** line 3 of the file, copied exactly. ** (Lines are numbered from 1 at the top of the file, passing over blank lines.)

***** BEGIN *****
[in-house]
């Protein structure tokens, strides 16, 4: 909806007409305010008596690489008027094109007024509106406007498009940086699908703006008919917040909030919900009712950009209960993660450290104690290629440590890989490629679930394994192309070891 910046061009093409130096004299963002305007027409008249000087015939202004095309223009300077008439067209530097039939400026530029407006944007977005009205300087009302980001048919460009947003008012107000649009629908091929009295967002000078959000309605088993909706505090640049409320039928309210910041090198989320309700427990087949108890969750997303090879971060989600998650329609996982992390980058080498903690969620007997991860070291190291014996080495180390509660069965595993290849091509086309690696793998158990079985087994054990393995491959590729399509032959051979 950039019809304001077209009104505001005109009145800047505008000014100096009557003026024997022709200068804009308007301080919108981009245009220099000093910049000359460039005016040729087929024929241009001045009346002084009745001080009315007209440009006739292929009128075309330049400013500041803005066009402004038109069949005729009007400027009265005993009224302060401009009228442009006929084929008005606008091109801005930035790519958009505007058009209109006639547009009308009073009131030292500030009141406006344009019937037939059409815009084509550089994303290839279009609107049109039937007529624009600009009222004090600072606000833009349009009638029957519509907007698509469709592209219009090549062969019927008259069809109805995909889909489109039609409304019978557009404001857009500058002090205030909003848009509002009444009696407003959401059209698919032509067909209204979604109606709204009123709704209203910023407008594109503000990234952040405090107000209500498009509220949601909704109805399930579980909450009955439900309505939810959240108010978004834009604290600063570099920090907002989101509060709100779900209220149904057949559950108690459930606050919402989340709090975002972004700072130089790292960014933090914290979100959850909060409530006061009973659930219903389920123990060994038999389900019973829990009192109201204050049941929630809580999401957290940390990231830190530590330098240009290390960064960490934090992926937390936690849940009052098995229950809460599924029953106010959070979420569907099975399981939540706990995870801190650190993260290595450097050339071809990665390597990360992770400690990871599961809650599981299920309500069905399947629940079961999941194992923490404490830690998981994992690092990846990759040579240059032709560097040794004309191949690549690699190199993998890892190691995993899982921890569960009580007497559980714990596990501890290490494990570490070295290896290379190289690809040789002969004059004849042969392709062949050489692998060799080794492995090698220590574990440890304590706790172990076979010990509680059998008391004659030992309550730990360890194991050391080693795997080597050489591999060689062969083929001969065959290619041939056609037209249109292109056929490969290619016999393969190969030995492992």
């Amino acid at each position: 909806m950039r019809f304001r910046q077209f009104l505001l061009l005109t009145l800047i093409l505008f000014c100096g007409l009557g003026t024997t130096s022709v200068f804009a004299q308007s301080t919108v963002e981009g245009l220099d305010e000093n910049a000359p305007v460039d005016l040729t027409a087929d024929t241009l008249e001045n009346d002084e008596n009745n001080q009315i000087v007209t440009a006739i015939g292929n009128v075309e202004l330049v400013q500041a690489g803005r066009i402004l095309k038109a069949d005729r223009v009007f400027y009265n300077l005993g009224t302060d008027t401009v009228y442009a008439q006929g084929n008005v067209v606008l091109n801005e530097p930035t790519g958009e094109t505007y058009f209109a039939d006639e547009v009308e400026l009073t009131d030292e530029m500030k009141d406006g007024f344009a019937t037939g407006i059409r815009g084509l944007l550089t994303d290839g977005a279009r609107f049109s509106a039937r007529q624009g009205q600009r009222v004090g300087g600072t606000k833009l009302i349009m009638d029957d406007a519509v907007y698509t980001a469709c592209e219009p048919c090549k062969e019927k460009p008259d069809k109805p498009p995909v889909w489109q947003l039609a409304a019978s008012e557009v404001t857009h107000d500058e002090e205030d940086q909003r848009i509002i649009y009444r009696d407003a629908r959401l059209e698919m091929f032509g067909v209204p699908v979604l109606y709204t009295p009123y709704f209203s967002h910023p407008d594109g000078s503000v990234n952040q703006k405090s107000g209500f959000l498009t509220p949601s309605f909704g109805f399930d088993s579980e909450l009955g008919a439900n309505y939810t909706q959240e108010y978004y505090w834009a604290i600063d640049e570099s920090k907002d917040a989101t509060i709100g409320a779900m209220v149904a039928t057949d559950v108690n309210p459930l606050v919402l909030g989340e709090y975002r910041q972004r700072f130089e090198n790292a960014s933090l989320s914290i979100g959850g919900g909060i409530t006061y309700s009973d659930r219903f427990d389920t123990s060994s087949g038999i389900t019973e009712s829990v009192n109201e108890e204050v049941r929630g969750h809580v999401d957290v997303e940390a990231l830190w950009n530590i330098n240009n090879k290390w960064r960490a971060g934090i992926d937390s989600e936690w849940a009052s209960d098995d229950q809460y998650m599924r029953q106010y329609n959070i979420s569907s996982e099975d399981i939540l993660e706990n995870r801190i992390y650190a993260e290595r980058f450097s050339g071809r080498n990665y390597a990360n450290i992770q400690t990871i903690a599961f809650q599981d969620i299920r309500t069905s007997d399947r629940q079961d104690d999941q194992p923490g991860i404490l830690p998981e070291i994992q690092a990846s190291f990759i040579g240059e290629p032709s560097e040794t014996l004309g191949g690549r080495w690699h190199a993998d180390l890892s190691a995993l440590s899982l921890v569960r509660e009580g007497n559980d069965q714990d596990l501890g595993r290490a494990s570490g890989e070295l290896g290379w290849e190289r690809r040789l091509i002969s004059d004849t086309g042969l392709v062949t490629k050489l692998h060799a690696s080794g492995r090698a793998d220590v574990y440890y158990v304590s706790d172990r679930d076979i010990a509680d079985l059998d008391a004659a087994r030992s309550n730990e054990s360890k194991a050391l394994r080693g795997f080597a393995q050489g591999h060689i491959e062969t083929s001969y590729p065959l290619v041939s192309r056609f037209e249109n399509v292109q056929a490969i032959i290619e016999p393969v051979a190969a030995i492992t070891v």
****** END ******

């Amino acid at each position: 909806m950039r019809f304001r910046q077209f009104l505001l061009l005109t009145l800047i093409l505008f000014c100096g007409l009557g003026t024997t130096s022709v200068f804009a004299q308007s301080t919108v963002e981009g245009l220099d305010e000093n910049a000359p305007v460039d005016l040729t027409a087929d024929t241009l008249e001045n009346d002084e008596n009745n001080q009315i000087v007209t440009a006739i015939g292929n009128v075309e202004l330049v400013q500041a690489g803005r066009i402004l095309k038109a069949d005729r223009v009007f400027y009265n300077l005993g009224t302060d008027t401009v009228y442009a008439q006929g084929n008005v067209v606008l091109n801005e530097p930035t790519g958009e094109t505007y058009f209109a039939d006639e547009v009308e400026l009073t009131d030292e530029m500030k009141d406006g007024f344009a019937t037939g407006i059409r815009g084509l944007l550089t994303d290839g977005a279009r609107f049109s509106a039937r007529q624009g009205q600009r009222v004090g300087g600072t606000k833009l009302i349009m009638d029957d406007a519509v907007y698509t980001a469709c592209e219009p048919c090549k062969e019927k460009p008259d069809k109805p498009p995909v889909w489109q947003l039609a409304a019978s008012e557009v404001t857009h107000d500058e002090e205030d940086q909003r848009i509002i649009y009444r009696d407003a629908r959401l059209e698919m091929f032509g067909v209204p699908v979604l109606y709204t009295p009123y709704f209203s967002h910023p407008d594109g000078s503000v990234n952040q703006k405090s107000g209500f959000l498009t509220p949601s309605f909704g109805f399930d088993s579980e909450l009955g008919a439900n309505y939810t909706q959240e108010y978004y505090w834009a604290i600063d640049e570099s920090k907002d917040a989101t509060i709100g409320a779900m209220v149904a039928t057949d559950v108690n309210p459930l606050v919402l909030g989340e709090y975002r910041q972004r700072f130089e090198n790292a960014s933090l989320s914290i979100g959850g919900g909060i409530t006061y309700s009973d659930r219903f427990d389920t123990s060994s087949g038999i389900t019973e009712s829990v009192n109201e108890e204050v049941r929630g969750h809580v999401d957290v997303e940390a990231l830190w950009n530590i330098n240009n090879k290390w960064r960490a971060g934090i992926d937390s989600e936690w849940a009052s209960d098995d229950q809460y998650m599924r029953q106010y329609n959070i979420s569907s996982e099975d399981i939540l993660e706990n995870r801190i992390y650190a993260e290595r980058f450097s050339g071809r080498n990665y390597a990360n450290i992770q400690t990871i903690a599961f809650q599981d969620i299920r309500t069905s007997d399947r629940q079961d104690d999941q194992p923490g991860i404490l830690p998981e070291i994992q690092a990846s190291f990759i040579g240059e290629p032709s560097e040794t014996l004309g191949g690549r080495w690699h190199a993998d180390l890892s190691a995993l440590s899982l921890v569960r509660e009580g007497n559980d069965q714990d596990l501890g595993r290490a494990s570490g890989e070295l290896g290379w290849e190289r690809r040789l091509i002969s004059d004849t086309g042969l392709v062949t490629k050489l692998h060799a690696s080794g492995r090698a793998d220590v574990y440890y158990v304590s706790d172990r679930d076979i010990a509680d079985l059998d008391a004659a087994r030992s309550n730990e054990s360890k194991a050391l394994r080693g795997f080597a393995q050489g591999h060689i491959e062969t083929s001969y590729p065959l290619v041939s192309r056609f037209e249109n399509v292109q056929a490969i032959i290619e016999p393969v051979a190969a030995i492992t070891v």